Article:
The rising issue of discrimination against Lesbian, Gay, Bi-sexual, Transsexual, and Queer (LGBTQ) rights is no exception to the Texas Workplace. Are there any Texas law implemented to protect discrimination against the LGBTQ community in Texas? Let’s discuss.
Have you been discriminated against because of a protected classification? Speak to an attorney here.
LGBTQ Rights in the Texas Workplace, Generally
Although many types of discriminations are considered and protected under federal and Texas laws, LGBTQ or gender identity rights is not one of those discriminations. In other words, there is no recourse under Texas law if an employer discriminates against an individual’s sexual orientation or gender identity.Scroll to learn more
Progress in LGBTQ Rights in the Texas Workplace
As stated above, there is no legal cause of action for discrimination based on sexual orientation or gender identity in the Texas workplace. However, subtle progress has been made protecting LGBTQ rights. For example, many cities in Texas have adopted ordinances that prohibit discrimination based on sexual orientation and gender identity. Some of the cities have implemented ordinances protecting employees in solely the public sector, while other cities have implemented ordinances protecting employees in both the private and public sector. However, this still leaves a majority of the Texas LGBTQ population unprotected from discrimination.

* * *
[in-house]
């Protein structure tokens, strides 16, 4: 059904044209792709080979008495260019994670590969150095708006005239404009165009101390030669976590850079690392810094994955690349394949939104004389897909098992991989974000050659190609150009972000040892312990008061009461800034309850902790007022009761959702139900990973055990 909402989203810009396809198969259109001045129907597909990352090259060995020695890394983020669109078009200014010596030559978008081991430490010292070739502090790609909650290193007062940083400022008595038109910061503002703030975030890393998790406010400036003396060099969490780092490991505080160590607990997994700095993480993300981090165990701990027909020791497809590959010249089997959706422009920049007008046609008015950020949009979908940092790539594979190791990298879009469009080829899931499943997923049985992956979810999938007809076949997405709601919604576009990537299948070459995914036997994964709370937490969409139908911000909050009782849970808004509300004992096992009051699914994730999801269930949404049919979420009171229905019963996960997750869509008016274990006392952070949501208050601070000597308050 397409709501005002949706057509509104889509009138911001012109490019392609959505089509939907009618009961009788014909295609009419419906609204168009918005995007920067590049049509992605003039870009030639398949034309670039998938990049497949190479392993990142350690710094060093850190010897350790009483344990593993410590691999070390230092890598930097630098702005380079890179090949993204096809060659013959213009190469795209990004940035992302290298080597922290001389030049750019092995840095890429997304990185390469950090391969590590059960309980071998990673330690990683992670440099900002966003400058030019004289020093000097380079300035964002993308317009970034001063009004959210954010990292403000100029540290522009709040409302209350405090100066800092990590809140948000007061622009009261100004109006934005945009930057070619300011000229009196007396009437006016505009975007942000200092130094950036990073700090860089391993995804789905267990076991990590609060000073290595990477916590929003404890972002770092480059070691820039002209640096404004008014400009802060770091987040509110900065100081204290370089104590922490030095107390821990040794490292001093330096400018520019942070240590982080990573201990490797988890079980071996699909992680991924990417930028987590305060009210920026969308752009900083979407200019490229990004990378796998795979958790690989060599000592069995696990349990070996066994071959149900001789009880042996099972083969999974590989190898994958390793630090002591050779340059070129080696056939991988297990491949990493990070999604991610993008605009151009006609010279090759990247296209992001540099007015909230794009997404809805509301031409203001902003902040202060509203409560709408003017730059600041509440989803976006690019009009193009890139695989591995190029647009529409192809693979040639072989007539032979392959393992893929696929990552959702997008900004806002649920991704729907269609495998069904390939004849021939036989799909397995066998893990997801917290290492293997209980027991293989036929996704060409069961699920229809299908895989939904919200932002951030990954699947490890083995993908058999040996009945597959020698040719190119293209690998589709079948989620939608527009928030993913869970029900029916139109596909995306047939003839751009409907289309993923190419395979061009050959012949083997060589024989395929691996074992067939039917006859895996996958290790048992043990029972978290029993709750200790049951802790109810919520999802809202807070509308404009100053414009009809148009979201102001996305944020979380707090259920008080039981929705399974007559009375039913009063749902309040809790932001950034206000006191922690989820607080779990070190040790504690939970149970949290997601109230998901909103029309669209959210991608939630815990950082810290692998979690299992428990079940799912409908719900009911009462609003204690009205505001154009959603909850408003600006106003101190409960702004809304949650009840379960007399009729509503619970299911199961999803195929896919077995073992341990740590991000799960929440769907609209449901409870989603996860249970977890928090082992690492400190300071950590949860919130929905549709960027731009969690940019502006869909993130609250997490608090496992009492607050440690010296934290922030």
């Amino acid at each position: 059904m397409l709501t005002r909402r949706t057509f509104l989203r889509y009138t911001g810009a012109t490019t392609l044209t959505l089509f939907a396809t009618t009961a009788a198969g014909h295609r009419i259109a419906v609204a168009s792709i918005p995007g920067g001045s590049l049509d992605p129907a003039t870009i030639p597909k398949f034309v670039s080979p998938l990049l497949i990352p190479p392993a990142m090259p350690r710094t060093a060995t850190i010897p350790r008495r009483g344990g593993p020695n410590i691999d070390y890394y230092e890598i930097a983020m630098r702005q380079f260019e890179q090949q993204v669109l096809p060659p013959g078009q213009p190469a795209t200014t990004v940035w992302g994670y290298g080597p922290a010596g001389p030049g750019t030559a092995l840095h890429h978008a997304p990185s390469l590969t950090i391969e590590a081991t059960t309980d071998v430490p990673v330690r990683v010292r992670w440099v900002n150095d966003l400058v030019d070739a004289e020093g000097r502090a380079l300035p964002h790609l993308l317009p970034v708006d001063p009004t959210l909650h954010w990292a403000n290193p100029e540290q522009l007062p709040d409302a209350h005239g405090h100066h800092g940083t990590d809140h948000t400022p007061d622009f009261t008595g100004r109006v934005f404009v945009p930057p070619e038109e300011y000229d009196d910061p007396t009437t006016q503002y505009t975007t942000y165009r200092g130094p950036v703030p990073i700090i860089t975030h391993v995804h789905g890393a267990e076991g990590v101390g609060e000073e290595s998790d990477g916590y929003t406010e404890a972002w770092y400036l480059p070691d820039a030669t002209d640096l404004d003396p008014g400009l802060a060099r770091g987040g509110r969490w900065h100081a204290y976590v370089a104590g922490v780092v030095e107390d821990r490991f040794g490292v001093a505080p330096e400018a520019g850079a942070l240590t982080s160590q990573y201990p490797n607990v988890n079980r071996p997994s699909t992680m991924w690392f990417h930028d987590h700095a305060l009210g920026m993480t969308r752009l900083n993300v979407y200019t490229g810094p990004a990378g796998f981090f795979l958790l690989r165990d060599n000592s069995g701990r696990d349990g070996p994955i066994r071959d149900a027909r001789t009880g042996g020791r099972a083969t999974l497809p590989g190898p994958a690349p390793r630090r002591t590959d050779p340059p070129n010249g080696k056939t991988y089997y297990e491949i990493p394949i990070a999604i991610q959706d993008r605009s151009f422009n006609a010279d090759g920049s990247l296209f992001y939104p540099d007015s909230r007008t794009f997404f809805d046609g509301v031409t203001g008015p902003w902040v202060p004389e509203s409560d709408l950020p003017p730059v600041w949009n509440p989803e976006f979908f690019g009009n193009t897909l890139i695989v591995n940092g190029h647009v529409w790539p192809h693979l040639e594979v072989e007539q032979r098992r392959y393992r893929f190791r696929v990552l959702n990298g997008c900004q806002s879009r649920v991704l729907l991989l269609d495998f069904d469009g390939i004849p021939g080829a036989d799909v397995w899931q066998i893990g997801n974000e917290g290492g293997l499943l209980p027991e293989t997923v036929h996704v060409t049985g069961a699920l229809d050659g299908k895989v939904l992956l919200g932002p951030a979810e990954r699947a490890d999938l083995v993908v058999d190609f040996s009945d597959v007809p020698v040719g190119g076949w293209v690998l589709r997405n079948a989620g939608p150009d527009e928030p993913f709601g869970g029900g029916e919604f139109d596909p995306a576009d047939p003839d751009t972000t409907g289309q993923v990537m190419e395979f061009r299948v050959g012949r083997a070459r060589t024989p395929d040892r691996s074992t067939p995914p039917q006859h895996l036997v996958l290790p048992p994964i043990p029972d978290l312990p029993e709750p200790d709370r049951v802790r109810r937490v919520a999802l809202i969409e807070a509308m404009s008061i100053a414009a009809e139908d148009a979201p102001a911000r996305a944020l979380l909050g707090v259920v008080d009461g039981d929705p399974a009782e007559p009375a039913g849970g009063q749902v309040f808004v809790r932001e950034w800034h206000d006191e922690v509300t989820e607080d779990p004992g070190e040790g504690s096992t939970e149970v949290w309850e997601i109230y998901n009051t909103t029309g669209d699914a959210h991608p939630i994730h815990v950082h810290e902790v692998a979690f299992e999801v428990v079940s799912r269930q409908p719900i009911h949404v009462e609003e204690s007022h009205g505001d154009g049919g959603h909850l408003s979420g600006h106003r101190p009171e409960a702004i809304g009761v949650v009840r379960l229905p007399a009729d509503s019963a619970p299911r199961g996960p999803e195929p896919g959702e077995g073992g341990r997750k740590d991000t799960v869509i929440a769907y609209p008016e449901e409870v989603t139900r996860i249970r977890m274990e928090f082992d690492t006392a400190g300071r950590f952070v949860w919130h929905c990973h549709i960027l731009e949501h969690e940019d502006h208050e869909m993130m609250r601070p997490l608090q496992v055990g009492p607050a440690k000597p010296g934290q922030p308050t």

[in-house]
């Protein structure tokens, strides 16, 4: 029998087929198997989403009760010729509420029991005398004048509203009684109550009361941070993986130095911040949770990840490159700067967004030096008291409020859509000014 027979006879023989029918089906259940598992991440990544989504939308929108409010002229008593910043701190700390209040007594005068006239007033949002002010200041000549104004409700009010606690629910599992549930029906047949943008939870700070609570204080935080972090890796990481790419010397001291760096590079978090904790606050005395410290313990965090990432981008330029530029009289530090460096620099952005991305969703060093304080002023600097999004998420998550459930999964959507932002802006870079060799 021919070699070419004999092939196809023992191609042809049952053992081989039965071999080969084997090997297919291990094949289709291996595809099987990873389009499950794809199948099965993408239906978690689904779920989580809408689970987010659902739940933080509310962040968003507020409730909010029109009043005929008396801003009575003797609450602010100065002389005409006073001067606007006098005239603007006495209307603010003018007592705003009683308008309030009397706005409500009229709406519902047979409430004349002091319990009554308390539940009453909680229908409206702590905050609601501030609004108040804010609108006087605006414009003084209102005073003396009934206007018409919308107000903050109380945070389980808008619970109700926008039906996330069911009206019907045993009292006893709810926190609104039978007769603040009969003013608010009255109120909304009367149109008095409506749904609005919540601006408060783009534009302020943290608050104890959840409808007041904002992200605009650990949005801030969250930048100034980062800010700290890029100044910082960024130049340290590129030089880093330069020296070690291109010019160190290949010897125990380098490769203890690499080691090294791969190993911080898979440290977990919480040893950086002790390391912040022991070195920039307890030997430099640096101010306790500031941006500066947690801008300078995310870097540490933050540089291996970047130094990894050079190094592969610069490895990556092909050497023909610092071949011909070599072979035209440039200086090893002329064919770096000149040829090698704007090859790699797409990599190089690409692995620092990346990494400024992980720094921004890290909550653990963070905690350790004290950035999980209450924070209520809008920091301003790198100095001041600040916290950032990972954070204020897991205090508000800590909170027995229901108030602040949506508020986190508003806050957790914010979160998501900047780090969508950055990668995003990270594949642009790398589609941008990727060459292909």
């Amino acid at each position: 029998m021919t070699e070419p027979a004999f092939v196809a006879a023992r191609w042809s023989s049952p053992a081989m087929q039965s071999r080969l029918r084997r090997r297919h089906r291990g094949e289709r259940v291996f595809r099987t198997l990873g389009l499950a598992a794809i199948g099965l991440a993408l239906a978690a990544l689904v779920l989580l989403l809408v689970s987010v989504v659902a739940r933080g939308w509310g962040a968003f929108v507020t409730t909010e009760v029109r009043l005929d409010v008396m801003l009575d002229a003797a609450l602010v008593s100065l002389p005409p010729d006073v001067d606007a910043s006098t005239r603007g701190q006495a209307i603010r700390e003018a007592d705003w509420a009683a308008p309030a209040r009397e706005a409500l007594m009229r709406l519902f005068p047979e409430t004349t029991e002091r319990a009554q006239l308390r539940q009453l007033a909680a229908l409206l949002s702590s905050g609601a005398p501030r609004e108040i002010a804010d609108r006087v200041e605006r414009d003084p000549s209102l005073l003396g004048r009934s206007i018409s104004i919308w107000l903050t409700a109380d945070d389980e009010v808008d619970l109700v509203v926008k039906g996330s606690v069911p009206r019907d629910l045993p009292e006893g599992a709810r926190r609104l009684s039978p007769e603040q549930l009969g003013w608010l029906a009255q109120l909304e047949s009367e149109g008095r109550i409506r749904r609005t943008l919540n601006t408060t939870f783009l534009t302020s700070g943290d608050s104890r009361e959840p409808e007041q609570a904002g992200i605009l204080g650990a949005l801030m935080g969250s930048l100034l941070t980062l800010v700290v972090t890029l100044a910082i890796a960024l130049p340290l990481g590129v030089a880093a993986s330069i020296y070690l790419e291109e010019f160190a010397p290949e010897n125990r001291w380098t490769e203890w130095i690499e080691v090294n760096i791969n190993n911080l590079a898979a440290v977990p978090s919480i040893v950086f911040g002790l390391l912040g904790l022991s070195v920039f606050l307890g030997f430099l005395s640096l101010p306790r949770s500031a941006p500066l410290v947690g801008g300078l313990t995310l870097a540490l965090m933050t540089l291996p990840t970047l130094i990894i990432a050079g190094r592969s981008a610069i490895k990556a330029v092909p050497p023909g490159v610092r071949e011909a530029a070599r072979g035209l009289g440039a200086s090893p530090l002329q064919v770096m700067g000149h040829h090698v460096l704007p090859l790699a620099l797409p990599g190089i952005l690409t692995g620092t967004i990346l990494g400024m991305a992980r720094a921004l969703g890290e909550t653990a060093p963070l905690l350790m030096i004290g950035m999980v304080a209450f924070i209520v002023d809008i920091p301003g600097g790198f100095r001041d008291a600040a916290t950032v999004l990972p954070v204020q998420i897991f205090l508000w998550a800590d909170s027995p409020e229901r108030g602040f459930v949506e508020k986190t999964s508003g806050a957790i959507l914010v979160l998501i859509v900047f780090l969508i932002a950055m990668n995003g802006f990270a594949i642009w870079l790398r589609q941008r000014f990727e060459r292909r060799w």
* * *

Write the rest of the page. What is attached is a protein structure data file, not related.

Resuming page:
Another source of protection would be for privately owned companies to implement policies protecting LGBTQ individuals from discrimination based on sexual orientation and gender identity, which has been done by many privately owned entities in Texas.
An additional sign of progress has been through the litigation of this very issue. The United States Supreme Court touched on the topic of sexual orientation and gender identity in Price Waterhouse v. Hopkins. In Price Waterhouse, a female manager faced discrimination in the workplace due to not appearing feminine enough. The Court held that the manager has been illegally discriminated against in her failure to conform to gender stereotypes established by society.
Although implementing local or city ordinances, company policies, and visiting this issue through courts seems a minimal sign of progress; it is still progress nonetheless. If this trend is to continue, the LGBTQ community may see a tremendous improvement in sexual orientation and gender identity rights in the workplace.